When I walked into the class, my tummy was bulging and I was slouching and by the time I was done with the course, I was able to stand straight, found out why my tummy was bulging and started working on it and my digestion got better. I also learned that the yoga I thought I did was not really effective because my stomach muscles were too weak to even meditate. Earlier I couldn’t meditate long without the support of a back-jack but now I was able to do that. I found that my same Kriya that I used to day every day had become more enjoyable than ever.

I recommend Sri Sri Yoga to everyone.  Repeat it at least twice a year, so that if there are any distortions from doing yoga on your own, it may be corrected by a teacher who knows what he/she is doing and you may enjoy meditations and Kriya in a new way.

about Prashant: I have been in and involved in Art of Living for well over a decade and I have done almost all courses that Art of Living has to offer and some multiple times. I volunteer in our local Metuchen center as the audio technician and I also play dholak (Indian drums) at local satsangs whenever I can. Professionally, I have a masters in Nano-chemistry. I own and operate a live-event audio support company called MetaAudio Services and I am one of the founders of D.O.N.E. (Dreamers Of New Era), a non-profit organization for helping college students.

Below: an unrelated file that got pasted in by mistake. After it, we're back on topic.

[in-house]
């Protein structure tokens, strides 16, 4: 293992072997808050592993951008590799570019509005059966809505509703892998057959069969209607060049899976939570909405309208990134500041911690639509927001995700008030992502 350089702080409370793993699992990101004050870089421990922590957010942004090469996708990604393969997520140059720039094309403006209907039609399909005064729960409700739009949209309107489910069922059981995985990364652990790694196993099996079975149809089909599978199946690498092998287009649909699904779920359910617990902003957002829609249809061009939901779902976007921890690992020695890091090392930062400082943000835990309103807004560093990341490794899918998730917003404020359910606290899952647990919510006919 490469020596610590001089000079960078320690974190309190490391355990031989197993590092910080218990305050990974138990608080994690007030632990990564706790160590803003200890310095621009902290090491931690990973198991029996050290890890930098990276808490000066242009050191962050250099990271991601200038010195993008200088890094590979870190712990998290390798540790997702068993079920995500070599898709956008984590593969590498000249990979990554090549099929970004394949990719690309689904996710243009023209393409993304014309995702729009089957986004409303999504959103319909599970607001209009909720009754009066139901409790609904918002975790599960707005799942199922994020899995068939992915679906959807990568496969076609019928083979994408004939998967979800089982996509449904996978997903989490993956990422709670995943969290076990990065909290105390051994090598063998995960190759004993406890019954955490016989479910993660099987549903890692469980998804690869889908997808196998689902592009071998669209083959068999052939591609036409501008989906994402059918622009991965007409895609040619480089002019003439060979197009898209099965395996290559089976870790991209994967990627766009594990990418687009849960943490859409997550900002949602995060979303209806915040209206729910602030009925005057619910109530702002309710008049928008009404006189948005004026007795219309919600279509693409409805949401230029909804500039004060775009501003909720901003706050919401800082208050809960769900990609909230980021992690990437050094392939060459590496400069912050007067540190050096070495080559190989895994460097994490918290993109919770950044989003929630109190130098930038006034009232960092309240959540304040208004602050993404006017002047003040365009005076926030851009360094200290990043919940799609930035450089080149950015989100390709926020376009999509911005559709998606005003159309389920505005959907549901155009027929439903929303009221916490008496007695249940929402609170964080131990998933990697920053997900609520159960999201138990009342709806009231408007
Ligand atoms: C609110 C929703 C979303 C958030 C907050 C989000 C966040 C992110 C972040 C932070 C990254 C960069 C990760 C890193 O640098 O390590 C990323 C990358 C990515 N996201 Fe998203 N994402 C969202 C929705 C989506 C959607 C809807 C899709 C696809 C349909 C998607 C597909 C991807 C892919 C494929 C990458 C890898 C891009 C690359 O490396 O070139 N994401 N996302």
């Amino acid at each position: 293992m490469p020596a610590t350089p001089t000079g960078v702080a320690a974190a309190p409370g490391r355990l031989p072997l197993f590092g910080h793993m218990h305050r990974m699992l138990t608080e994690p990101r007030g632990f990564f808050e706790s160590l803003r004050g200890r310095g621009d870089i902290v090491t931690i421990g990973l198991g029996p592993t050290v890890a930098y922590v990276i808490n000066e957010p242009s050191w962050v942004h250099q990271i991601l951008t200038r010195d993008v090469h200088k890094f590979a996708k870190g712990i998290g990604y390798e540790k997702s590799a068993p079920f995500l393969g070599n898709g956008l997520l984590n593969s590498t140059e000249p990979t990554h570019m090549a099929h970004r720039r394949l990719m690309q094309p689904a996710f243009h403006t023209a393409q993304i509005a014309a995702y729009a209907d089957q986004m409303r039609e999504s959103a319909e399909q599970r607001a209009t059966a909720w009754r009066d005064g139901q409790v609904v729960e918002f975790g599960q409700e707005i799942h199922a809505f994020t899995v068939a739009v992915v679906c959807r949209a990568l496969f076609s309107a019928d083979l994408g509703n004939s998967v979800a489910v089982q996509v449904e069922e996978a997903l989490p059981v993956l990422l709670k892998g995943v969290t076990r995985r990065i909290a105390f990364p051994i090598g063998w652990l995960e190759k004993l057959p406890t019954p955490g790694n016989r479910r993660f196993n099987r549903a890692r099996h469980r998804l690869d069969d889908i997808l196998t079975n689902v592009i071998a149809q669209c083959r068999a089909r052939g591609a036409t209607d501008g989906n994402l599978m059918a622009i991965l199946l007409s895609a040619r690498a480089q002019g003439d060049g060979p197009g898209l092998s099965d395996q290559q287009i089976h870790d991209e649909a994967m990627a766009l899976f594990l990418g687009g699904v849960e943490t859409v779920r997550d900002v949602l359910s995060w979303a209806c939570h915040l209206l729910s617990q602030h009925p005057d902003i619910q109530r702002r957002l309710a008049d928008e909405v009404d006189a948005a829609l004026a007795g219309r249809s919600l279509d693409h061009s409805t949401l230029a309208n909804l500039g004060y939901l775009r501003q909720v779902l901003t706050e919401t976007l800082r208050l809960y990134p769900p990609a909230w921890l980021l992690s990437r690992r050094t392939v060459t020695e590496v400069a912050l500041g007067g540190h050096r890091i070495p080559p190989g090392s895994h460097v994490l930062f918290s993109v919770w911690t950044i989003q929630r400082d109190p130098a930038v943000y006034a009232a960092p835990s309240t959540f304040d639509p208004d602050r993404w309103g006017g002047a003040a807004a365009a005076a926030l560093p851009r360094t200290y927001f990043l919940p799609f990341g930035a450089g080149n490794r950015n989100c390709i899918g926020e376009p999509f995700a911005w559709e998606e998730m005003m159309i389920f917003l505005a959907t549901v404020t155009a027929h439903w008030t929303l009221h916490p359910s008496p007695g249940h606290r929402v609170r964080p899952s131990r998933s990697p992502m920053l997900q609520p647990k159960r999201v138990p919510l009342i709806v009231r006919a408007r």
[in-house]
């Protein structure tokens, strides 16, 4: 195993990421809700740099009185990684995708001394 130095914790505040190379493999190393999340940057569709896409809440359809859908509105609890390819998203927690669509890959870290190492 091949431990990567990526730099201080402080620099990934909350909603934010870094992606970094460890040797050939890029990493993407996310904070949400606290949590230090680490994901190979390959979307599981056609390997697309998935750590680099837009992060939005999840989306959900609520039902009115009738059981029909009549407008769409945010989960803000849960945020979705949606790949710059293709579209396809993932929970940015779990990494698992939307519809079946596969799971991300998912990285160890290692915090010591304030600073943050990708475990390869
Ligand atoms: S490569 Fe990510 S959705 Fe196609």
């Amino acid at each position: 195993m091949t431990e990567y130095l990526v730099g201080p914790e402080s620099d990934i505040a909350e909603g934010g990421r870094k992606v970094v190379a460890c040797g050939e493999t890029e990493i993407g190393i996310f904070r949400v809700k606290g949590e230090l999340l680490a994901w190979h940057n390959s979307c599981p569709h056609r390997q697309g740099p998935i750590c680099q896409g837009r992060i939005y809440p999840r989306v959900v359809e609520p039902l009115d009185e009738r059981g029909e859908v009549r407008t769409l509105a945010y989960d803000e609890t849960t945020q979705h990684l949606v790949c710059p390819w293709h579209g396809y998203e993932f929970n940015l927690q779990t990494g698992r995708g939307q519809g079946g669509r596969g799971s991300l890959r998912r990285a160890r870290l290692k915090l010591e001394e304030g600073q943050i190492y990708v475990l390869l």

another blogpost on Sri Sri Yoga: John, Sri Sri Yoga Teacher, on the Benefits of Yoga

 

Share

Read Full Post »

by Maya Yajnik
Yoga, breathing and meditation techniques relieve the stress in our bodies. Stress is present in everyone’s lives. The everyday pressures of work, relationships and studying bring about a natural stress response in our bodies. This is the “fight or flight” response which is the body’s way of making us ready to deal with crisis.

When the mind perceives a crisis, due to the mind-body connection, it automatically starts off a complex series of signals and bio-chemical changes called the stress response. It manifests in our bodies as a rush of hormones that give us heightened alertness and brings a burst of energy to the muscles. This gives the familiar sensations of excitement, fear, of the heart pumping, skin tingling, dryness in the mouth and shallow breathing. The brain stimulates a release of the ACTH hormone which in turn triggers the release of cortisol, called the “stress hormone”. There is an increase in heart rate and blood pressure.

The stress response is good in the short-term to get us moving at a time of crisis. However, the long-term impact on our health is not good. Because modern life is fast-paced and filled with multiple demands the stress response is being triggered in our bodies very frequently leading to chronic health problems. We are in a perpetual crisis mode. We are rushing around barely meeting our work deadlines, driving our children to soccer practice, keeping up with the latest movies etc. Our minds are constantly busy. For example we are worrying about the economy, thinking about an insulting remark made by a friend last week, daydreaming about our next vacation and planning when we will do our laundry. All these cause stress. There is a lot of fluctuation in our minds and often we impulsively overreact to situations.